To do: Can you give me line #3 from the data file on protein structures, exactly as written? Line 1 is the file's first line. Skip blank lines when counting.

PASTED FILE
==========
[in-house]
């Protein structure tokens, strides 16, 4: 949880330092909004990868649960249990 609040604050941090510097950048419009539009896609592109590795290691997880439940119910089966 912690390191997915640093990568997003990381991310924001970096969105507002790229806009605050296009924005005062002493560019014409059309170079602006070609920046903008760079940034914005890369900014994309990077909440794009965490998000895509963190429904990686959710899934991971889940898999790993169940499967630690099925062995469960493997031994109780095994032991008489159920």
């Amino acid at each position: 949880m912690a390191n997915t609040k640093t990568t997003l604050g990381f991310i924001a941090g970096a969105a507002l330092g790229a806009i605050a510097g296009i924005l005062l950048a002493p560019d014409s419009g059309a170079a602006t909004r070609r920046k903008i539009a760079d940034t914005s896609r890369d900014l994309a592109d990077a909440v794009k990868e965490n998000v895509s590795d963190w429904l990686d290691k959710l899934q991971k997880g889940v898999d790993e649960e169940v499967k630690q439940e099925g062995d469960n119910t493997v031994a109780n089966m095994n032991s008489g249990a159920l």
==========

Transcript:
């Amino acid at each position: 949880m912690a390191n997915t609040k640093t990568t997003l604050g990381f991310i924001a941090g970096a969105a507002l330092g790229a806009i605050a510097g296009i924005l005062l950048a002493p560019d014409s419009g059309a170079a602006t909004r070609r920046k903008i539009a760079d940034t914005s896609r890369d900014l994309a592109d990077a909440v794009k990868e965490n998000v895509s590795d963190w429904l990686d290691k959710l899934q991971k997880g889940v898999d790993e649960e169940v499967k630690q439940e099925g062995d469960n119910t493997v031994a109780n089966m095994n032991s008489g249990a159920l």